That seemed to be the general consensus Monday among Mountain West coaches who again sang the praises of the night-in, night-out nature of the conference that has four teams within one loss of league-leading New Mexico.
“I believe that probably the rest of the pack was happy New Mexico is not undefeated and now it appears there might be a conference race,” San Diego State coach Steve Fisher said Monday.
No. 20 UNM (17-3 overall, 4-1 MWC) remains alone in first place in the conference standings, but the league as a whole seems content knowing the Lobos won’t be running away with the regular season crown. The hope is it keeps the league in the national conversation more than a race with one team multiple games ahead of the pack.
And national respect remains the big topic of discussion among the league coaches.
One question asked to multiple coaches was about the need of a league team to make a deep NCAA Tournament run in March.
“I don’t buy the argument that we’re not legitimate as a league just because we haven’t had a Final Four team,” UNM coach Steve Alford said. “… We’re a very good league and if people on the outside don’t feel that way, schedule our league and you’ll get a pretty good idea how good our league is.”
A week ago, Alford took shots at both national Top 25 polls for only having one MWC team — his Lobos — ranked. Monday, UNM (20 in the Associated Press Top 25 and 22 in the USA Today Coaches poll) and SDSU (22/20) were ranked while UNLV and Colorado State received votes in each poll.
Wyoming coach Larry Shyatt said he thinks the polls should be done away with and just look at stats like the RPI, which ranks the MWC as the second-best conference in the nation as of Monday morning.
“I think the best yardstick is to do away with the pundits and the analysts and all the people that have biases from the schools they went to and the leagues they played in … and just look at the numbers,” Shyatt said. “The numbers would speak volumes this year that this league from top to bottom has terrific talent, terrific coaching and has done the job. The numbers have no bias.”
18-GAME SCHEDULE: One number that has had the league’s attention this past week is 18. That’s the number of league games the MWC will play next year when there are 11 basketball members, up from this season’s 16-game schedule.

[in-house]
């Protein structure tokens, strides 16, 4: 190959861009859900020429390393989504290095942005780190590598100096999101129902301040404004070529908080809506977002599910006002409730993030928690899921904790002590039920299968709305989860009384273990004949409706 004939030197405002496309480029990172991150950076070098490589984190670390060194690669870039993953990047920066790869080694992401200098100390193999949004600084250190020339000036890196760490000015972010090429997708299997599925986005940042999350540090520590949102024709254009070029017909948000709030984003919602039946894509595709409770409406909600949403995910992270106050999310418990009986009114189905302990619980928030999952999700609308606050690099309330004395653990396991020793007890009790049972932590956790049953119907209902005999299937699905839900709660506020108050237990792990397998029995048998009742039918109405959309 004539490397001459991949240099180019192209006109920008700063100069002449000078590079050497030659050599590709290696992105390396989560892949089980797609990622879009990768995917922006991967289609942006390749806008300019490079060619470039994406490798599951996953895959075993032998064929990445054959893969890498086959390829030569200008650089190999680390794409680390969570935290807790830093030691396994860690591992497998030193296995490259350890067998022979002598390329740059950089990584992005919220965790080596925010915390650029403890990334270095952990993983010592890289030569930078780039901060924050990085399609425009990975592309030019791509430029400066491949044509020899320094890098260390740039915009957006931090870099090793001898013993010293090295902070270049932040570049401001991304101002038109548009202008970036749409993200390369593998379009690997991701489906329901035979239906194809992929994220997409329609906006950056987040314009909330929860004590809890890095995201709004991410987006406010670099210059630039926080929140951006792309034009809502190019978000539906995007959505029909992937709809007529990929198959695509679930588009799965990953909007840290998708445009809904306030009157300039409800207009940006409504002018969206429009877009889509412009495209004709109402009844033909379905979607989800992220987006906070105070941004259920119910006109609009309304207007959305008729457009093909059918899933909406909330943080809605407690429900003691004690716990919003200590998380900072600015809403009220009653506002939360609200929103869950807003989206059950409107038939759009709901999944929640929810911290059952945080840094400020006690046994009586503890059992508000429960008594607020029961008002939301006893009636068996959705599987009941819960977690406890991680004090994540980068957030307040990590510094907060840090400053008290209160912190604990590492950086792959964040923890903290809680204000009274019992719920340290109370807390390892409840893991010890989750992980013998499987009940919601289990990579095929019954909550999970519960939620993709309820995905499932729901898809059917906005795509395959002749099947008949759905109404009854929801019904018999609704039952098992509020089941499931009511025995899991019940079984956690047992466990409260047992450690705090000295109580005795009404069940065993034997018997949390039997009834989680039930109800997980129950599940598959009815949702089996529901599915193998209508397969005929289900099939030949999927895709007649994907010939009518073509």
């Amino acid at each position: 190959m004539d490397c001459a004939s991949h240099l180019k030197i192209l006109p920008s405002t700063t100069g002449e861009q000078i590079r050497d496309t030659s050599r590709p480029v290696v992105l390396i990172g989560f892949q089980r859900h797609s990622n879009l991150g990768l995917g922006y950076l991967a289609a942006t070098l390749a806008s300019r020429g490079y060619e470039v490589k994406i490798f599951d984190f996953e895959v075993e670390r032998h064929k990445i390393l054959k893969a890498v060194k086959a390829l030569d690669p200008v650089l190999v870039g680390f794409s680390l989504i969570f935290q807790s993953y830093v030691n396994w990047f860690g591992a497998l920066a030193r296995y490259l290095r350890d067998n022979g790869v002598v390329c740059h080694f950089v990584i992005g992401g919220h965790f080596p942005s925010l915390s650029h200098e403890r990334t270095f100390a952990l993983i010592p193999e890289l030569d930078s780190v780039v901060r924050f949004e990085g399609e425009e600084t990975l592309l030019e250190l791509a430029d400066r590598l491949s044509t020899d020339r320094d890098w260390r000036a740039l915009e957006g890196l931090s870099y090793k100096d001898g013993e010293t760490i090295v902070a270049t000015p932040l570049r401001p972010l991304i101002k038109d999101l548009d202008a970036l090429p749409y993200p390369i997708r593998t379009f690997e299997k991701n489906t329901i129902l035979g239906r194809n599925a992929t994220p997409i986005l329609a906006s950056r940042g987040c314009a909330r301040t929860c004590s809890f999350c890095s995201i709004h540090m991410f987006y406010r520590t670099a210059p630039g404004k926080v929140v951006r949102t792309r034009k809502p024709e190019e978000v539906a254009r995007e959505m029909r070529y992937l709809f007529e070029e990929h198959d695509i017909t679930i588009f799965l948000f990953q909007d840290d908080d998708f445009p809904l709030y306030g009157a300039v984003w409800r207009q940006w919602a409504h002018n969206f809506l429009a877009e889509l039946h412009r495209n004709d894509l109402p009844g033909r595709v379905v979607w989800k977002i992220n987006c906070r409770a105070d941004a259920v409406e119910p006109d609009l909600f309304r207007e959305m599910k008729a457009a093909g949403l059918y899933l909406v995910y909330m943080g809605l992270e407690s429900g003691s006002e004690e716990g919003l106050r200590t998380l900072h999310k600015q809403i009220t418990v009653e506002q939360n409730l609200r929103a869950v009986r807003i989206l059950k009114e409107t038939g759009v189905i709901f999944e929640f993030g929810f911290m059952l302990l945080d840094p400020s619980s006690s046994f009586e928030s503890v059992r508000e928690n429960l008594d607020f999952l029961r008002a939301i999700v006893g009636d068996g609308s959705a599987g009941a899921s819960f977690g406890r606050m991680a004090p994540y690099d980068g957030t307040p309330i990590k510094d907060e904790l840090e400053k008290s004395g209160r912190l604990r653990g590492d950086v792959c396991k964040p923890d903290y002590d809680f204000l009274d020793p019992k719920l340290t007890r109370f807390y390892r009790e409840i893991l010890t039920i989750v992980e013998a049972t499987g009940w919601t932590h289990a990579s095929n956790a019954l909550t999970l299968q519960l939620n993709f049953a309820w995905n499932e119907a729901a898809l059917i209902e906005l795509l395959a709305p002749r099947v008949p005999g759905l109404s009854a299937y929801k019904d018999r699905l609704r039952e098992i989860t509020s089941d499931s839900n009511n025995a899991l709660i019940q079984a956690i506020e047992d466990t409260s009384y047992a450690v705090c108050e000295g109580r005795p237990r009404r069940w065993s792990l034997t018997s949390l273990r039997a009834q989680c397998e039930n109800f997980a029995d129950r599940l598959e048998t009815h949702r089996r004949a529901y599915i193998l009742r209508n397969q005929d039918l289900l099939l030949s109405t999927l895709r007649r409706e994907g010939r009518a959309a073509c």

SDSU’s Fisher, the league’s longest tenured coach, doesn’t like the idea because it cuts into non-conference scheduling flexibility.
“I’m the only guy here for 14 years,” Fisher said. “I’ve watched the growth, the success, the recognition, the national exposure, the national success and it has all been created by our initial ability to schedule and then beat programs from BCS conferences with big names and do it selectively. We’ve all been able to do that.
“You put 18 games on the schedule, it adds to the degree of difficulty to do that. I’m talking out of school a little bit, but I’m a strong advocate of the 16-game schedule. There was no consultation from the coaches, I don’t think. I think this was made by others and I don’t think it was a good idea.”
Colorado State’s Larry Eustachy joked Fisher was mad because he beefed up his nonconference schedule next year when he thought he’d have easier games playing in the Big West, before SDSU announced it would stay in the MWC.
“Steve (Fisher) was going to go to the Big West so I heard he scheduled the Lakers and the Mavericks,” Eustachy said. ” … He’s kind of in a bind I imagine.”
Alford and Boise State’s Leon Rice both said 18 games is nice if it helps avoid unbalanced scheduling that forces schools to play some teams only once a season.
PLAYER OF THE WEEK: SDSU’s sophomore forward J.J. O’Brien, who had a double-double on Saturday against the UNM Lobos with 12 points and 10 rebounds, was named the MWC Player of the Week.
O’Brien, the Utah transfer, averaged 12.0 points and 6.5 rebounds and shot 66.7 percent in wins over UNM and Nevada.
COLORADO STATE: If the Rams (16-4, 3-2) make a run in the league standings, they may look back on last week’s loss in the Pit as their defining moment.
CSU trailed by 22 to UNM before a comeback cut the lead to three in the final seconds before losing 66-61.
“It was the first time I saw our team, the first time since I’ve been associated with these guys that we actually showed some toughness and some real grit,” Eustachy said.
A season ago, before Eustachy took the CSU job, the Rams mustered no such rally in the Pit.
“We played last year in that situation (and the lead) went to 30,” Eustachy said. “This year, we got it down to three. … It was a positive and I thought we carried it over to Fresno State.”
Three days after the Lobos loss, CSU went on the road and comfortably beat Fresno State 74-63.
— This article appeared on page D2 of the Albuquerque Journal